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Coastal Landforms

Cliffs
It can be said that these are the most common and important erosional coastal landform, due to
their number and the amount of pressure human activity places upon them.

They result from the interaction of a number of processes:

1. Geological.
2. Sub-aerial.
3. Marine.
4. Meteorological.…

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Hard rock cliffs:
Examples include granite and basalt cliffs. They exhibit a slow rate of erosion and tend to be stable.




Soft rock cliffs:

Examples include cliffs comprised of glacial till and clay, such as those found at Fairlight Cove in
Hastings.

These cliffs often erode rapidly. In these cliffs,…

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Headlands and Bays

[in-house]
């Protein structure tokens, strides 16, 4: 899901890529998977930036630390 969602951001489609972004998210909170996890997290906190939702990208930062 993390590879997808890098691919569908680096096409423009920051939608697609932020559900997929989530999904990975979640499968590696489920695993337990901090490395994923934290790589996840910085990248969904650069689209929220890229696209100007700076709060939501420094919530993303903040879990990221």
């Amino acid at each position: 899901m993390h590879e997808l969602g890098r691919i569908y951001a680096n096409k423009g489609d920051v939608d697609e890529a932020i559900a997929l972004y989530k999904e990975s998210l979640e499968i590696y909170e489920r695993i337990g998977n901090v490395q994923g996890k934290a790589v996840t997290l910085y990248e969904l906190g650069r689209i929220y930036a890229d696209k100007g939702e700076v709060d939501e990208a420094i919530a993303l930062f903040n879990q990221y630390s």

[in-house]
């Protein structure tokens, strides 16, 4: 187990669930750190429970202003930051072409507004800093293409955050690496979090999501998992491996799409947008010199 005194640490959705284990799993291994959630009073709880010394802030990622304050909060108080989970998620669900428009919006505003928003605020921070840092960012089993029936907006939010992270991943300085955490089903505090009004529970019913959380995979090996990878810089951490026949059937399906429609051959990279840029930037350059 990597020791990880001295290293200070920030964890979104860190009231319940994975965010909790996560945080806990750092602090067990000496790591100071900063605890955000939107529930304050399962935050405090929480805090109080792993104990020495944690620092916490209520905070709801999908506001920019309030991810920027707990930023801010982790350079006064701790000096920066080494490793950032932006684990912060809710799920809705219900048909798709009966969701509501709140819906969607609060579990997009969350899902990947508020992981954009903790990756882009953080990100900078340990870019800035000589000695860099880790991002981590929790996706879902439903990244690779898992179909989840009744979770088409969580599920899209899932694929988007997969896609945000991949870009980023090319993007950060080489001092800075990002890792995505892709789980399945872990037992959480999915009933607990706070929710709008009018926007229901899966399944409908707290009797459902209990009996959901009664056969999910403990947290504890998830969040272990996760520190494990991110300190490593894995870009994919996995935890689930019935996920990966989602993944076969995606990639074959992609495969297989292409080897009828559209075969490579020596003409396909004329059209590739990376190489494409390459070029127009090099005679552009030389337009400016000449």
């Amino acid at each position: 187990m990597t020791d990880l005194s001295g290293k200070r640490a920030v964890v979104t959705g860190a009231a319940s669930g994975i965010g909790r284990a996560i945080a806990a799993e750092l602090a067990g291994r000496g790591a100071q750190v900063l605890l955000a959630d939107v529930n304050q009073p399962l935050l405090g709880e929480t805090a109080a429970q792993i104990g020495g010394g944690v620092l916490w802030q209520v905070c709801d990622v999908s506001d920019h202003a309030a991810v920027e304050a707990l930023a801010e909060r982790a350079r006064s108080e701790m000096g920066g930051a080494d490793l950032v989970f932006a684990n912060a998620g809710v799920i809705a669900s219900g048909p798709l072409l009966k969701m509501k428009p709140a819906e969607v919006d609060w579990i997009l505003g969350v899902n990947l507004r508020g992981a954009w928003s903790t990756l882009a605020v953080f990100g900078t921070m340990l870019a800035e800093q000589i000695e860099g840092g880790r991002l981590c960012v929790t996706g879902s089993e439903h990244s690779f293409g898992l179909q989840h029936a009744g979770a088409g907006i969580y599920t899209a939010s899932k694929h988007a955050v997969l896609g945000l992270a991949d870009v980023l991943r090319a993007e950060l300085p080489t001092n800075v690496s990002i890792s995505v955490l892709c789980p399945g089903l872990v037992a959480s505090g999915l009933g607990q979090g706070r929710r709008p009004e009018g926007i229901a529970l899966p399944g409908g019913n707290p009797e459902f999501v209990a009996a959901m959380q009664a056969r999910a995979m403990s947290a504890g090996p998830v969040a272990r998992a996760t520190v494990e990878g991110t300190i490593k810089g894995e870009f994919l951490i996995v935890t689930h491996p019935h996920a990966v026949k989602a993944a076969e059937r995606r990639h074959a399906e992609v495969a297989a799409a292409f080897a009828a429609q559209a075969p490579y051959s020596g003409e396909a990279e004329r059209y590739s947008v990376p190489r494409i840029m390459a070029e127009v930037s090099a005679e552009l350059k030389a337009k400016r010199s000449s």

Headlands and bays form where there are bands of
alternating hard rock and soft rock at right angles to the
shoreline.

The soft rock is eroded quickly, forming a bay.

The harder rock is eroded less and sticks out as a headland.




Wave cut platforms
These are…

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Geos, Caves, arches, stacks and blowholes
The action of marine erosion on jointed and bedded
rocks such as limestone and chalk tends to enlarge
any zones of weakness like joints and faults.

Where erosion excavates enough material along a
joint or place weakness, a steep-sided inlet may form
called a…

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